The truth is, we are much better at saying “yes” than we are at saying “no.” Saying “yes” is easy, even if it means more stress and frustration down the road. When you say “yes,” the person asking something of you smiles, thanks you, and you are left feeling as though you have pleased someone. There is a lot of emotional payoff in that.


Saying “no” is not immediately gratifying to us. Although rationally we know that saying “no” will mean we will feel less stressed in the future, when we say “no,” we may feel guilty about disappointing the person who has made a request of us. Or, we may fear the consequences of saying “no.” What’s so good about that? Not much. That’s why simply telling yourself to say “no” more often is not a very effective means of managing your busy life and career. 
So, what’s the alternative? Contemplate saying “yes” with awareness of what the “no” is in every “yes.” For every task or project we agree to do, we are saying “no” to something else. For example, when you are starting a small business, there are a lot of start-up costs. You also are investing your time and energy into developing your product, building your customer base, and networking to promote your business. Your resources are limited and you have some difficult choices to make about where to invest your resources. Your time and energy are precious resources, as are your financial resources. Yet, we tend to believe we can stretch ourselves thinner and thinner by cramming more and more into our day. This simply does not work in the long-term because you deplete your energy.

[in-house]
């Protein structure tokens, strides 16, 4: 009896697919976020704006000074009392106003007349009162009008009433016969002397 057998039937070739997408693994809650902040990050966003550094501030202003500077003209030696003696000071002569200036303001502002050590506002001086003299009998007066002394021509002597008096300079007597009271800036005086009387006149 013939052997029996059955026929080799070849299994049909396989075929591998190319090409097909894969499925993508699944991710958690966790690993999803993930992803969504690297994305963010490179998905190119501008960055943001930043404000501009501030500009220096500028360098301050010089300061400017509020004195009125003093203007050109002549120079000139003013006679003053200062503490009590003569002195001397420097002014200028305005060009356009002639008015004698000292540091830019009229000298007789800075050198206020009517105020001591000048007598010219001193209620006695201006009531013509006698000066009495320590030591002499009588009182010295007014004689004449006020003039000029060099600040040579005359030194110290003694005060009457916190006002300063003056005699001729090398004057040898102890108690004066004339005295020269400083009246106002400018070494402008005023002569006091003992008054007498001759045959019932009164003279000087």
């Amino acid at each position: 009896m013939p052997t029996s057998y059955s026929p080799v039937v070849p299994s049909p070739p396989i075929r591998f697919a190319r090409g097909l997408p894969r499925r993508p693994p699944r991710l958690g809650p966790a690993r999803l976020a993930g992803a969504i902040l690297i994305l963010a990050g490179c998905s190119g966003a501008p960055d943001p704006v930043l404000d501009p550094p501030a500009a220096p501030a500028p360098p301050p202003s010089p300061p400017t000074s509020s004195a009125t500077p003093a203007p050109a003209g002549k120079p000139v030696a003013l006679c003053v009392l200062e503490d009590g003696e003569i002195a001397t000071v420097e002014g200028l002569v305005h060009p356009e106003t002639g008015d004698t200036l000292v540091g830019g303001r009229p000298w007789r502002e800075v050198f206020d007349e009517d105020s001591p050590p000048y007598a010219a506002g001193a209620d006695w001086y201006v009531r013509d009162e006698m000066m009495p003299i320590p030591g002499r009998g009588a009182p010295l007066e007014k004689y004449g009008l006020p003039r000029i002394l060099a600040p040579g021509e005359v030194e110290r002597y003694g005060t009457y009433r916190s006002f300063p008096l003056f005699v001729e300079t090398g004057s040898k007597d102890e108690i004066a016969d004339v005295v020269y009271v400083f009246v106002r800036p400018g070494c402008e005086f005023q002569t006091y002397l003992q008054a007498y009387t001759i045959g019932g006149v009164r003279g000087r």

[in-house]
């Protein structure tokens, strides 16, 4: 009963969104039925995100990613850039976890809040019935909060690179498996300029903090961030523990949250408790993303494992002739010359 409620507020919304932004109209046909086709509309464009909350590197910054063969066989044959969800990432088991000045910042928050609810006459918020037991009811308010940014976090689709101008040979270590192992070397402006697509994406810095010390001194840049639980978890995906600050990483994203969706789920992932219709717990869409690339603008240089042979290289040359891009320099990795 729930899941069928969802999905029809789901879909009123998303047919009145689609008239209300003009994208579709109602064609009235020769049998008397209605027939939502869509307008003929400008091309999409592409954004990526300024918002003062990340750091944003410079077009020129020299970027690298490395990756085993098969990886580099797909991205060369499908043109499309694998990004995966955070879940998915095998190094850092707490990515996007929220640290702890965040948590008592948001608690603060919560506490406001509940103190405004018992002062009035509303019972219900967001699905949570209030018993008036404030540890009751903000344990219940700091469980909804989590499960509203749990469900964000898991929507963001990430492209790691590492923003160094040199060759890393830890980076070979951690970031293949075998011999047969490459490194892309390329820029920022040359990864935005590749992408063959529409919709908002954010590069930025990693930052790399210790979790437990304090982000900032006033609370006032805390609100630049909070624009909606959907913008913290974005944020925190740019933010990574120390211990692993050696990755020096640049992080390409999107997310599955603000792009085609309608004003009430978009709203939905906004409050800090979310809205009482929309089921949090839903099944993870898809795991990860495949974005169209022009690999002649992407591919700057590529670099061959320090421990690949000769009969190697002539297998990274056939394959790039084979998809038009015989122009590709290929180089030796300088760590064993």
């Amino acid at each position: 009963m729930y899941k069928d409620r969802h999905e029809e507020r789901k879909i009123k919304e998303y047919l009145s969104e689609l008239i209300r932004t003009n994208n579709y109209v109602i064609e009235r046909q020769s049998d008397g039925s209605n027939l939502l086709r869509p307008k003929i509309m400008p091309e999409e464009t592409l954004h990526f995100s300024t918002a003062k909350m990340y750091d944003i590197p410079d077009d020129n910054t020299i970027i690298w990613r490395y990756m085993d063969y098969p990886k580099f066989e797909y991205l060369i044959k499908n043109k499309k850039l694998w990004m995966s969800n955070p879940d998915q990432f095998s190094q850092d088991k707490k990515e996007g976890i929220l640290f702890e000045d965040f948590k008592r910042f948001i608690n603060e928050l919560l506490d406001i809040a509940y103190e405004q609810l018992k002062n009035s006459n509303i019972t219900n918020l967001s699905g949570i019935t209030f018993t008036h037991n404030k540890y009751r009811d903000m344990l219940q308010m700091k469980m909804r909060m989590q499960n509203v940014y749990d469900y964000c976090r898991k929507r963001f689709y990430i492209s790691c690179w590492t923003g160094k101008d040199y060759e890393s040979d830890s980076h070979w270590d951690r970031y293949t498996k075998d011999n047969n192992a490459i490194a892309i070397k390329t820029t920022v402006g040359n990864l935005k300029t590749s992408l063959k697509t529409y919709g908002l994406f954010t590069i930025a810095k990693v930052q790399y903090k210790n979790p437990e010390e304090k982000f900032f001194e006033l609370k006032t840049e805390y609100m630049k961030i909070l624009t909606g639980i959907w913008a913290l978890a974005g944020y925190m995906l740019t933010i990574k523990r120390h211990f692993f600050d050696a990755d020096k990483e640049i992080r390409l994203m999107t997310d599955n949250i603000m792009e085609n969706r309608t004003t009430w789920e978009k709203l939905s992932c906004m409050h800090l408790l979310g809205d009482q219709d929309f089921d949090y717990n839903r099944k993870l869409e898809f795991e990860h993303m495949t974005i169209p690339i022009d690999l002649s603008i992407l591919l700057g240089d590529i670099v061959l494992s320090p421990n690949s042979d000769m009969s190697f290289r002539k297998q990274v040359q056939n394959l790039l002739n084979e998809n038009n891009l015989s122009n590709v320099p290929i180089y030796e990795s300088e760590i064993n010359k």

Instead, think of your time and energy as being limited, just as you think of your financial resources as having a limit. This will help you to use all of your resources wisely. When you say “yes” to one opportunity or project, you are saying “no” to something else in your life. So, when you say “yes” to volunteering on a project, you will be committing your time and energy to that project. What are you saying “no” to? Where else would you be spending that time and energy? Perhaps you are saying “no” to some relaxing time with your family, or time spent developing your product. It becomes much simpler to say “no” to others when you are fully aware of the impact your choices have on your business and personal life.

Being fully aware of our choices allows us to make choices congruent with our goals, values, and life purpose. This brings us closer to a sense of balance.  


Try this over the coming week: Each time you are presented with a new opportunity, project, or task, ask yourself, “what am I saying ‘no’ to by saying ‘yes’ in this situation?” Write this question on a piece of paper and post it where you will see it often. You will soon be making wiser choices about how to allocate your precious time and energy.


October 11, 2008

Five Keys to Great Relationships!

Filed under: Communications,Life Coaching,People — by Donna Ritter @ 4:26 pm
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Everyone has had the experience of “connecting” to someone almost immediately when you meet. This is the art of building solid relationships. When you feel this connection you are glued to the conversation and sometimes can finish each other’s sentences.


Just about everything you do relies on teamwork. It is vital to a well working Project team, a family, lasting friendships etc. These are five things to look for in a solid relationship:


1.   Respect: Everyone wants to feel important and that they matter. The key is that you show respect to others even before they have done anything to warrant it. You respect others because they are simply human beings. At the same time, you should have to expect to earn it from others. This makes working through conflicts much easier.